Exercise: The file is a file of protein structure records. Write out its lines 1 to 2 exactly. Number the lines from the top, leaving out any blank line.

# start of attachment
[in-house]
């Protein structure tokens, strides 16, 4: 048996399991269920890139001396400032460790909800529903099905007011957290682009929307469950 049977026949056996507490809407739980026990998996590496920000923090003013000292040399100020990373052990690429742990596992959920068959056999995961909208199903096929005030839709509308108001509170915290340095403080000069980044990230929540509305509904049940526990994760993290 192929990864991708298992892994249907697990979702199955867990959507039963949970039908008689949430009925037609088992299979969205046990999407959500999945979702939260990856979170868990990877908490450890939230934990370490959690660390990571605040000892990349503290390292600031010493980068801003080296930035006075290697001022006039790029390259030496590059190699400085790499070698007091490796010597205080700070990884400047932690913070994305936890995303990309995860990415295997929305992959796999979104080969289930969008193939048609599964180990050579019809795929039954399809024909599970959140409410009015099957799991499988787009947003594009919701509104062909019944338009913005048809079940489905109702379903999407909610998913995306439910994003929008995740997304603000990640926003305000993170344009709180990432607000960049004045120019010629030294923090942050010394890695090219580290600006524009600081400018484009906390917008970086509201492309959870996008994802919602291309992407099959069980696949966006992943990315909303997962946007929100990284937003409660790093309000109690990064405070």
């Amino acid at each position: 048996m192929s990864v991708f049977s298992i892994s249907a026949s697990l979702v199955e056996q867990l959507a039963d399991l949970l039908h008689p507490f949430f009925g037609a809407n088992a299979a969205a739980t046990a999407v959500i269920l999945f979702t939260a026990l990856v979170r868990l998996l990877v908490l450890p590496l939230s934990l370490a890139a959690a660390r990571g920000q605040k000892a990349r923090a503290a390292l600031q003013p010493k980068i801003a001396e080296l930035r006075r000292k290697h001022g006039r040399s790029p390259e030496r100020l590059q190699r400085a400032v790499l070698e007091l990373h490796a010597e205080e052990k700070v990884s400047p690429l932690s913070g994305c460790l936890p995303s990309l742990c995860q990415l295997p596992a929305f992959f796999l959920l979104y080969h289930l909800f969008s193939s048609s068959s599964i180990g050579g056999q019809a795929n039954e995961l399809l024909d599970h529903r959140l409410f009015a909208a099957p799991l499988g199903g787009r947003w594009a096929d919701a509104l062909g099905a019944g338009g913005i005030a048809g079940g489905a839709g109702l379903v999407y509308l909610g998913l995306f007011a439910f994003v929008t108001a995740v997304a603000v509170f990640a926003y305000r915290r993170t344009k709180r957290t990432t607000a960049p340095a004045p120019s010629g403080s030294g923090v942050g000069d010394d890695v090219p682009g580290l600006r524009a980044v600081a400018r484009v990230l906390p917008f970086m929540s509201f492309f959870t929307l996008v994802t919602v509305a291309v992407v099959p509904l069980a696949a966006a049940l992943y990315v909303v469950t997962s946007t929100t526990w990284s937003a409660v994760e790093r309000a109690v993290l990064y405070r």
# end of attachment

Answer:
[in-house]
């Protein structure tokens, strides 16, 4: 048996399991269920890139001396400032460790909800529903099905007011957290682009929307469950 049977026949056996507490809407739980026990998996590496920000923090003013000292040399100020990373052990690429742990596992959920068959056999995961909208199903096929005030839709509308108001509170915290340095403080000069980044990230929540509305509904049940526990994760993290 192929990864991708298992892994249907697990979702199955867990959507039963949970039908008689949430009925037609088992299979969205046990999407959500999945979702939260990856979170868990990877908490450890939230934990370490959690660390990571605040000892990349503290390292600031010493980068801003080296930035006075290697001022006039790029390259030496590059190699400085790499070698007091490796010597205080700070990884400047932690913070994305936890995303990309995860990415295997929305992959796999979104080969289930969008193939048609599964180990050579019809795929039954399809024909599970959140409410009015099957799991499988787009947003594009919701509104062909019944338009913005048809079940489905109702379903999407909610998913995306439910994003929008995740997304603000990640926003305000993170344009709180990432607000960049004045120019010629030294923090942050010394890695090219580290600006524009600081400018484009906390917008970086509201492309959870996008994802919602291309992407099959069980696949966006992943990315909303997962946007929100990284937003409660790093309000109690990064405070």